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DECEMBER 1, 1998   9:48 AM
CONTACT: Greenpeace
Marcelo Furtado, Greenpeace International +54 1 538 2461
Veronica Odriozola, Greenpeace Argentina, mobile +54 1 428 0597 (Buenos Aires)
Greenpeace Global Expedition Exposes Damage Caused By Chemical Poisons
BUENOS AIRES - December 1 - The Greenpeace ship 'MV Greenpeace' will today embark on a global expedition from Argentina to expose the damage caused by highly polluting and persistent poisons. Greenpeace is calling on the industries responsible for the contamination for an immediate clean-up and demands worldwide political commitment to 'zero toxic discharges'. The expedition will head to Brazil in January and later move on to the Mediterranean, Europe and Asia.

"The aim of our expedition is to expose the contaminated hot-spots, to research and stop toxic emissions discharged by industrial plants into water sources, the ocean and the environment at large", said Marcelo Furtado of Greenpeace. "Industrial toxic discharges and emissions represent a major threat to humans and the environment. We want industry to recognize and accept their responsibility for this global disaster".

Industrial plants generate millions of tons of toxic chemicals and consequently toxic pollution has long been a curse of industrial areas all over the world. These polluting chemicals, or persistent poisons, are still produced in countries such as Argentina, India, the US, Germany, Turkey, Israel and others and their manufacture and use continue to affect food and water sources, animals and humans even in remote regions, such as at the poles. These persistent poisons are collectively known as persistent organic pollutants (POPs).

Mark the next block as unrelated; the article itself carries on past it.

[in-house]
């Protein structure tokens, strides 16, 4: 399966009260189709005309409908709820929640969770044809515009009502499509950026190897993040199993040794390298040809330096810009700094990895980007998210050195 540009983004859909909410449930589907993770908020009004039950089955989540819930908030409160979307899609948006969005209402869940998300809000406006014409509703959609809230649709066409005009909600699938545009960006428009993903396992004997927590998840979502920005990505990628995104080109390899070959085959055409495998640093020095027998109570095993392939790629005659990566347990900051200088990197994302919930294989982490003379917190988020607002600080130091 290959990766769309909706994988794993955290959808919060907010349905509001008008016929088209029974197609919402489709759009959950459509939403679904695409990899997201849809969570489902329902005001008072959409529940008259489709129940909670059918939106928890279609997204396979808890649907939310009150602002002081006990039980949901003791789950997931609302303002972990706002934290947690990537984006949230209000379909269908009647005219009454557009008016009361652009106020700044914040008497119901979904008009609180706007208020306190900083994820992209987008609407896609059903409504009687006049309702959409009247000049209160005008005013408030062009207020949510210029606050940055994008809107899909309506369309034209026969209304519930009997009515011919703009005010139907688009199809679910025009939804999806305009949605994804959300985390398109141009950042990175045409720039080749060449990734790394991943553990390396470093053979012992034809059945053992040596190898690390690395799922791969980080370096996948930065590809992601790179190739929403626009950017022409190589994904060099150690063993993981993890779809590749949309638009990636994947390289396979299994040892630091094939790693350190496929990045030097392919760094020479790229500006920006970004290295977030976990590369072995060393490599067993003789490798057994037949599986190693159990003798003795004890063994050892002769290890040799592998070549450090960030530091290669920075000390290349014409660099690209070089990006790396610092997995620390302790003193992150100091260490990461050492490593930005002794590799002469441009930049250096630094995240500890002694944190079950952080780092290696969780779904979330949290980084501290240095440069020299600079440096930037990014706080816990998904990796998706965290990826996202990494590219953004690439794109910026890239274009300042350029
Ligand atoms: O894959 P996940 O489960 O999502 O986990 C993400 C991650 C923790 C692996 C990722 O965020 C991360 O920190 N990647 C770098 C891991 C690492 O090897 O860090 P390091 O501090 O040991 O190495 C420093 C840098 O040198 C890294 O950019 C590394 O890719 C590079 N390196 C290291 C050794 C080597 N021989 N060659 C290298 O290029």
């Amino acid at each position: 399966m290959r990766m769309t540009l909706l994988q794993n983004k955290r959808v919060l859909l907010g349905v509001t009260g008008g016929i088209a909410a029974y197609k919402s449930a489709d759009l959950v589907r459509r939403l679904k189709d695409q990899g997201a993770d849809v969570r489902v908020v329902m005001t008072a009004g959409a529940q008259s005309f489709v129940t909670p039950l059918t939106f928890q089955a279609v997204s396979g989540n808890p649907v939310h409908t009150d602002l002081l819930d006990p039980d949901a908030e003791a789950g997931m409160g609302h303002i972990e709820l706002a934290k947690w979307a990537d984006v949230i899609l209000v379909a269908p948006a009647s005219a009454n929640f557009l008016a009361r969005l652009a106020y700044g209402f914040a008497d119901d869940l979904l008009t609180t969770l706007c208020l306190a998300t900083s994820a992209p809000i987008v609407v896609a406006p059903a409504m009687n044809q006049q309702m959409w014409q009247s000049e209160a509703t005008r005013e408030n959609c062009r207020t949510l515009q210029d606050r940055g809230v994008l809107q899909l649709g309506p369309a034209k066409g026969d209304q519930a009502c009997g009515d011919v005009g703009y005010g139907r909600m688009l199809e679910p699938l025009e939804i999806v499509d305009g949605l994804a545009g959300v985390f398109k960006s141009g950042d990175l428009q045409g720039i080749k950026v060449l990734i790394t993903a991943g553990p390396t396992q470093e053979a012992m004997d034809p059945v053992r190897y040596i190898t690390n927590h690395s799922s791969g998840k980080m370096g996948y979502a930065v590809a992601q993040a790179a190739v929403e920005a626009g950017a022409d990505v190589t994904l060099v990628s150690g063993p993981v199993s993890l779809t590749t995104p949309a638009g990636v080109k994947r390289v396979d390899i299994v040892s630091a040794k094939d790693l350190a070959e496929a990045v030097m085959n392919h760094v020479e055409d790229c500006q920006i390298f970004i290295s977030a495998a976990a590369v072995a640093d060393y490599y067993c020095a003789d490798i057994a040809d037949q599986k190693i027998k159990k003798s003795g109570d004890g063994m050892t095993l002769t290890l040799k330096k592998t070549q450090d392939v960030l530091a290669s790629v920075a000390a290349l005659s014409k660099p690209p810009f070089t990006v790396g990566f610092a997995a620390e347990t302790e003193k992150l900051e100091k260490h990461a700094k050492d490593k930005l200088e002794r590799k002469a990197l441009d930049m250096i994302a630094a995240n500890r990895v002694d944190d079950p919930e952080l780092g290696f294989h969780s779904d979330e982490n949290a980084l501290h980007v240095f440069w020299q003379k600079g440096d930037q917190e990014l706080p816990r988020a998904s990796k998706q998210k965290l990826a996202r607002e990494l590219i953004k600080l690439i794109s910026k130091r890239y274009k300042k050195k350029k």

The most notorious examples of these toxic chemicals include the pesticide DDT, PCBs (polychlorinated biphenols, used mainly as a coolant in electric transformers), and dioxin, which is one of the most toxic man-made substances and a by-product of the incineration of chlorine-based substances, such as vinyl plastic (PVC).

Variable amounts of these persistent poisons can be found everywhere on the planet and in the body of every human being. These harmful pollutants last a long time in the environment, accumulate in the fat tissues of animals, contaminate food and are passed from mother to child in the womb and through mother's milk. They have been associated with a range of serious health effects that may show up in the young child, or may only appear in adult life. These include learning disabilities and behavioral abnormalities, immune system changes, reproductive system disorders and cancers.

"We want to enter the new millennium with a firm commitment from industry and world governments for a 'toxic free future'", said Furtado. "Unborn babies should not be threatened by the effects of these chemical poisons while still in their mother's womb".

Over 100 nations in conjunction with the United Nations environmental program (UNEP) are currently negotiating a plan to reduce and eliminate an initial priority group of 12 toxic chemicals. The next meeting will take place in Nairobi in January 1999 and Greenpeace is calling on the country parties to this treaty to take responsibility and immediately clean up the existing hot spots, ban all toxic chemicals and promote clean alternatives worldwide.




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